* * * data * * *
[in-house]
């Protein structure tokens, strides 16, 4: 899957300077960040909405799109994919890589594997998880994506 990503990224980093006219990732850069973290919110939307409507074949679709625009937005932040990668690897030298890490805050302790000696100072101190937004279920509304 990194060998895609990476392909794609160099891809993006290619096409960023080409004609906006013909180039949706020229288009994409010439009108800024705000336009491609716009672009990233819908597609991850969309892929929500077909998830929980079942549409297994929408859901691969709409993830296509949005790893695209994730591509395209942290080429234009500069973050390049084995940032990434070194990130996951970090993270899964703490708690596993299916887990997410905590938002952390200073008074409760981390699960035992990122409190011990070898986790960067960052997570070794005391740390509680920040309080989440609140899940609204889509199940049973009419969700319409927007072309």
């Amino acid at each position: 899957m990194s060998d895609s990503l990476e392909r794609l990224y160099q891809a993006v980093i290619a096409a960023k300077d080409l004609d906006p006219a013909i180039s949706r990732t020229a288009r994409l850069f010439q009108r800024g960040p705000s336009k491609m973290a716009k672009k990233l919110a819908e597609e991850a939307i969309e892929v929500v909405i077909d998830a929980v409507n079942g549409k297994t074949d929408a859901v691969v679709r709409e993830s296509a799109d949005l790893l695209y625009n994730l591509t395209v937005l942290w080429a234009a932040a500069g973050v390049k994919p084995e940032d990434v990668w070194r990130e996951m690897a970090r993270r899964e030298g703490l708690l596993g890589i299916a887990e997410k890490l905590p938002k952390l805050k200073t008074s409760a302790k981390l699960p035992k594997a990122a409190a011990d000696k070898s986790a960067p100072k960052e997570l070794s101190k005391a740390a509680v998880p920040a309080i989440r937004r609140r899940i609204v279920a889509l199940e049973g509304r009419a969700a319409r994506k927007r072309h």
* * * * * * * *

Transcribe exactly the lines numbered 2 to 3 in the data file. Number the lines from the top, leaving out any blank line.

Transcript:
């Protein structure tokens, strides 16, 4: 899957300077960040909405799109994919890589594997998880994506 990503990224980093006219990732850069973290919110939307409507074949679709625009937005932040990668690897030298890490805050302790000696100072101190937004279920509304 990194060998895609990476392909794609160099891809993006290619096409960023080409004609906006013909180039949706020229288009994409010439009108800024705000336009491609716009672009990233819908597609991850969309892929929500077909998830929980079942549409297994929408859901691969709409993830296509949005790893695209994730591509395209942290080429234009500069973050390049084995940032990434070194990130996951970090993270899964703490708690596993299916887990997410905590938002952390200073008074409760981390699960035992990122409190011990070898986790960067960052997570070794005391740390509680920040309080989440609140899940609204889509199940049973009419969700319409927007072309």
């Amino acid at each position: 899957m990194s060998d895609s990503l990476e392909r794609l990224y160099q891809a993006v980093i290619a096409a960023k300077d080409l004609d906006p006219a013909i180039s949706r990732t020229a288009r994409l850069f010439q009108r800024g960040p705000s336009k491609m973290a716009k672009k990233l919110a819908e597609e991850a939307i969309e892929v929500v909405i077909d998830a929980v409507n079942g549409k297994t074949d929408a859901v691969v679709r709409e993830s296509a799109d949005l790893l695209y625009n994730l591509t395209v937005l942290w080429a234009a932040a500069g973050v390049k994919p084995e940032d990434v990668w070194r990130e996951m690897a970090r993270r899964e030298g703490l708690l596993g890589i299916a887990e997410k890490l905590p938002k952390l805050k200073t008074s409760a302790k981390l699960p035992k594997a990122a409190a011990d000696k070898s986790a960067p100072k960052e997570l070794s101190k005391a740390a509680v998880p920040a309080i989440r937004r609140r899940i609204v279920a889509l199940e049973g509304r009419a969700a319409r994506k927007r072309h």